The History and High Art of Weathervanes

The weathervane atop Philadelphia's Independence Hall
The gilded weathervane atop Philadelphia’s Independence Hall is 12 feet long and weighs 120 pounds. At 168 feet off the ground, it is also one of the historic site elements least noticed by tourists.

One of the country’s most impressive weathervanes has perched atop Philadelphia’s Independence Hall for two centuries or more (above). The massive, gold-leafed device is 12 feet long and weighs 120 pounds. The building was completed in 1753 as the Pennsylvania State House and later renamed Independence Hall. Some modern references say the weathervane was installed as part of an 1828 renovation of the structure, but period illustrations from 1752 and 1800 appear to show the weathervane in place much earlier.

Aside from early American life’s other major sources of power — falling water and draft animals — wind was the driving force of large sections of the economy. It was a free and renewable source of power. The fleets of military and commercial seagoing vessels — and every other business connected to them — were utterly dependent on wind. The windmills that pumped water made farming possible. They played a crucial role drying crops like corn and wheat to prevent spoilage. They also ground grain into flour to make the food society needed. Wind-driven saw mills cut and shaped the primary building material — lumber. Wind was a core economic force that directly supported huge numbers of jobs. It also provided clues important for predicting the near- and long-term weather. Some public clocks were powered by wind. For all these reasons, the presence, absence, velocity, and direction of the wind were major concerns in the daily life of that era. That’s what made weathervanes such important information instruments.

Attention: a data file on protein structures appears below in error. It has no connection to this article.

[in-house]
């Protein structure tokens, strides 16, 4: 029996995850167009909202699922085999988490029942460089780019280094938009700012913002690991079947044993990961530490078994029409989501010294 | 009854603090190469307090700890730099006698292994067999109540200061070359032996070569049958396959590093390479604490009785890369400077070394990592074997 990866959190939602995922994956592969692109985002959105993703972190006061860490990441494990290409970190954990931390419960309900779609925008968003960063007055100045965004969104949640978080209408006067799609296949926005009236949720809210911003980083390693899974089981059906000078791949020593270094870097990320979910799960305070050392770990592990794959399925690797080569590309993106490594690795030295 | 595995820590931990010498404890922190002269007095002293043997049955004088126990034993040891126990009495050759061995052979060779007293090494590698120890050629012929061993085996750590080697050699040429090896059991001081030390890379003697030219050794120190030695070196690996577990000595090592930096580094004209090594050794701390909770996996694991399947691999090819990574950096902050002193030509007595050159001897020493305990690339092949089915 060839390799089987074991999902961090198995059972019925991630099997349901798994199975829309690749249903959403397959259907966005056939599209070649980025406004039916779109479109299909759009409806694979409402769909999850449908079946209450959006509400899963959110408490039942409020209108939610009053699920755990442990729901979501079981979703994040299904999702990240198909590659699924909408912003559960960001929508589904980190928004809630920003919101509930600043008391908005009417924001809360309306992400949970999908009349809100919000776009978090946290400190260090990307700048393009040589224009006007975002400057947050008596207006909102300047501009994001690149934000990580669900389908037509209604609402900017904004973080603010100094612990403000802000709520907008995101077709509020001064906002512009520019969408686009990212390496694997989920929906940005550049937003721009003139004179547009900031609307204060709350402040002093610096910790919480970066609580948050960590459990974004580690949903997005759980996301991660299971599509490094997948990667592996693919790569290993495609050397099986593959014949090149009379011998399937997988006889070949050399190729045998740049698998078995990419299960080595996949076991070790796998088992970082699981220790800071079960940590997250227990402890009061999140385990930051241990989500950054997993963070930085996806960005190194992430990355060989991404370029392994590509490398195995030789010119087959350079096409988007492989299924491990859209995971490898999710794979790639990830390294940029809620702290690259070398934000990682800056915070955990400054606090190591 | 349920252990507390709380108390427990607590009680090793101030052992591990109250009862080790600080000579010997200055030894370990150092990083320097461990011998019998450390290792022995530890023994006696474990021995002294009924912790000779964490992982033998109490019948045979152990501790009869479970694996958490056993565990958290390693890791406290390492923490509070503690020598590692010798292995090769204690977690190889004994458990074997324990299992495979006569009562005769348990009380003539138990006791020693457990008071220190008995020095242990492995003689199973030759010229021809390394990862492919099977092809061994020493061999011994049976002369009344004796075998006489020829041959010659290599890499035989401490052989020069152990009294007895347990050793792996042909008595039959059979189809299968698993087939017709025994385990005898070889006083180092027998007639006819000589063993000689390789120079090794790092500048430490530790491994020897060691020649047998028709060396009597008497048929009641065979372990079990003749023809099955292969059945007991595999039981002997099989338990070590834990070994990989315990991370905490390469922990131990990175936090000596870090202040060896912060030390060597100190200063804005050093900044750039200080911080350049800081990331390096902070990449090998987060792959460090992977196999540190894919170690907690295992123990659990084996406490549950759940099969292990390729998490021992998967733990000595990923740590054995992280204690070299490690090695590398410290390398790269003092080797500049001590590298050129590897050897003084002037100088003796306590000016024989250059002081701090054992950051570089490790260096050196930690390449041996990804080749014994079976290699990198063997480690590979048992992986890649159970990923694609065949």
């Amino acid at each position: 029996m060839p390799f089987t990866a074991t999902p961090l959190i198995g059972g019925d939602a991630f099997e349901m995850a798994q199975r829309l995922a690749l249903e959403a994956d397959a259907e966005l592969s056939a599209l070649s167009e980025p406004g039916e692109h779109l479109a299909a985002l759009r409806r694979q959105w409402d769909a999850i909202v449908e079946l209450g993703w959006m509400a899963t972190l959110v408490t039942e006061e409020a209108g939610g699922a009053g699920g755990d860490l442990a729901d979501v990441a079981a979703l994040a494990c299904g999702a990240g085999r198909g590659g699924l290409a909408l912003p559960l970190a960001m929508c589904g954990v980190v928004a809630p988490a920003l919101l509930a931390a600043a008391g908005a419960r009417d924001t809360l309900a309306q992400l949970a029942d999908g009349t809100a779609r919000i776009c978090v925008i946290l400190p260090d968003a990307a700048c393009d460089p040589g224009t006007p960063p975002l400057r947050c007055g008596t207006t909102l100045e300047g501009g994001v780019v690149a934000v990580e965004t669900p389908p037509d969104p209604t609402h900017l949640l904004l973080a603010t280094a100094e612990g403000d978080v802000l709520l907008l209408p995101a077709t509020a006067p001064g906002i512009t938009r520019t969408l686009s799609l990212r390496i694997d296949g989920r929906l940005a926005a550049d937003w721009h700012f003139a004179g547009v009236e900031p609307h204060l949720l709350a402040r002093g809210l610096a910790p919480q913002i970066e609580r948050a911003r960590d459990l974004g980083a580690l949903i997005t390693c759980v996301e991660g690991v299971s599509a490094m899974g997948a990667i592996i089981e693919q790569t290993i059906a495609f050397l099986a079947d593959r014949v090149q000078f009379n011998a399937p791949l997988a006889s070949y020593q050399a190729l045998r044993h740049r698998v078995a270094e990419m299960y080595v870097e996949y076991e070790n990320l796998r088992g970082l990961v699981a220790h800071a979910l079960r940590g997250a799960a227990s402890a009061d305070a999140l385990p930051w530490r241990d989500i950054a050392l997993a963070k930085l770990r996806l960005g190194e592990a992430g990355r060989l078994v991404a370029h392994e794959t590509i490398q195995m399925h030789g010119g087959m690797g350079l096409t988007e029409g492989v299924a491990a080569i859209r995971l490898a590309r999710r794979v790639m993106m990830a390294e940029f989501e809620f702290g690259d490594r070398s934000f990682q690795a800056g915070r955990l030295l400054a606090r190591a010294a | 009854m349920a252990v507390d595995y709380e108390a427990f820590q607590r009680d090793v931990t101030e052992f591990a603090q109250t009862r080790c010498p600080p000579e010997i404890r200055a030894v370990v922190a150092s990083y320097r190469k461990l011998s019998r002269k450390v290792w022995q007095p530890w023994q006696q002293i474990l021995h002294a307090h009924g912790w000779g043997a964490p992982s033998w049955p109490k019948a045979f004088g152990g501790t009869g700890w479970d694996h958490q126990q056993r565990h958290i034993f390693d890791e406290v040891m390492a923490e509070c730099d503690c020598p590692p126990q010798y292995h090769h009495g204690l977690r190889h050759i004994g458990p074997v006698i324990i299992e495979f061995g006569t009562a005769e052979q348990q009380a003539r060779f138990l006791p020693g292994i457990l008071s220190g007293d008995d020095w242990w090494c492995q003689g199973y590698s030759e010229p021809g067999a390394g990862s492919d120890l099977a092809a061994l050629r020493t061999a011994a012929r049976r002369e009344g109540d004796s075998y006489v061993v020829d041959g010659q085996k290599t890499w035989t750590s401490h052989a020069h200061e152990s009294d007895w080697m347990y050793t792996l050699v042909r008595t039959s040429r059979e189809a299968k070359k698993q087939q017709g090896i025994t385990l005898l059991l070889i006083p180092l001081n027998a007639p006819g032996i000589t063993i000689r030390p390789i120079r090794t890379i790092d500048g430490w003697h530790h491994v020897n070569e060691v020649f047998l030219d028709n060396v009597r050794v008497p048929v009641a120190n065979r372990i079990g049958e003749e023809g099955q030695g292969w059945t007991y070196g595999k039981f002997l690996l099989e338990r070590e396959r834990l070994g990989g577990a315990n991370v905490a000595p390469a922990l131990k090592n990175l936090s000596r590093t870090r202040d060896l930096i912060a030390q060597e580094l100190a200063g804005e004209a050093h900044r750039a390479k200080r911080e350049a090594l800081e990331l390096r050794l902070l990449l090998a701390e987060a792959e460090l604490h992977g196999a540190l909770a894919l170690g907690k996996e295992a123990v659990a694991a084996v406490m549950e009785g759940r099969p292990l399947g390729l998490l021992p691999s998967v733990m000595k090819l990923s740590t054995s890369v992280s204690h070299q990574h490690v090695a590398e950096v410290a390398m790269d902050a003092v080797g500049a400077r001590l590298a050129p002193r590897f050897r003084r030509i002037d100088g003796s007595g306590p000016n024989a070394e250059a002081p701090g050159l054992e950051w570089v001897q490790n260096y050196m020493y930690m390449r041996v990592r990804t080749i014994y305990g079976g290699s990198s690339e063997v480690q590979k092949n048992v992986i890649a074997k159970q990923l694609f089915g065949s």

By the mid-19th century, steam and coal were surpassing water and wind as primary source of industrial energy and weathervanes began their transformation from crucial industrial devices to the decorative and often highly valuable art form they remain today.

Most Valuable Weathervanes

The most expensive antique weathervane ever sold is a 62″ high Indian chief weathervane made by J.L. Mott Iron Works. It was sold at Sotheby’s in New York City in 2006 for $5.84 million. A five-foot-long copper train weathervane that spent a century catching wind atop the Woonsocket train station in Rhode Island sold at auction for $1.2 million. A three-foot-long copper 1910 touring car weathervane made by the W. A. Snow Works in Boston went at auction for $941,000.

Below are samples of some of the more noteworthy weathervanes I’ve encountered and photographed that are still in use or in private collections.

The eagle weathervane atop the firehouse of Haddonfield New Jersey's Haddon Fire Company No.1
Haddon Fire Company No.1, established in 1764 in Haddonfield, NJ, features an eagle weathervane with a four-foot wingspan. The weathervane was installed on the new firehouse completed in 1952.
A Canada goose weathervane atop the headquarters building of the Edwin B. Forsythe National Wildlife Refuge in New Jersey
The headquarters building of the Edwin B. Forsythe National Wildlife Refuge in Galloway Township, NJ, which sits astride the Atlantic bird migration flyway, features a Canada goose weathervane.
A medieval style weathervane
Some traditionalist weathervanes nod to the earlier medieval versions of the instrument — when royal banners were used to monitor wind direction.
A galloping horse and rider weathervane atop an Atlantic City casino
Other contemporary weathervanes are part of modern marketing campaigns, like this cowboy atop Atlantic City’s Wild Wild West casino.
A traditional horse weathervane
The most frequently featured animals on weathervanes are roosters, horses, fish, and eagles.
The drag weathervane atop the Elizabeth Haddon School in Haddonfield, New Jersey
A modern dragon weathervane is a bit the worse for wear, having lost a wing.
A large cow weathervane
The competition to locate and acquire authentic weathervanes from earlier eras is fierce among well-heeled collectors. This five-foot long cow and separate calf weathervane once sat top dairy farm barns.
A leaping stag weathervane used as a room accent
Highly valued as unique accents in collectors homes, antique weathervanes like this leaping stag go for very high prices.
A rare Horse Jumping Through Hoop weathervane
One of the rarest horse weathervanes is Horse Jumping Through Hoop by A.L. Jewell & Company in 1865.
Sulky horse and rider weathervane
A gilded horse and sulky weathervane from the late 1800s.
A pig-shaped weathervane
A pig weathervane appears to have been hit with buckshot.
A weathervane of St. Tammany, Chief of the Delaware Tribe
Displayed atop an apothecary cabinet is a weathervane of St. Tammany, Chief of the Delaware Tribe.
Two fox weathervanes as mantle decorations
Well-heeled collectors frequently obsess over a single kind of weathervane animal, like the fox.
A fox weathervane displayed in a shelf unit
Another fox weathervane that exactly fits its top shelf niche.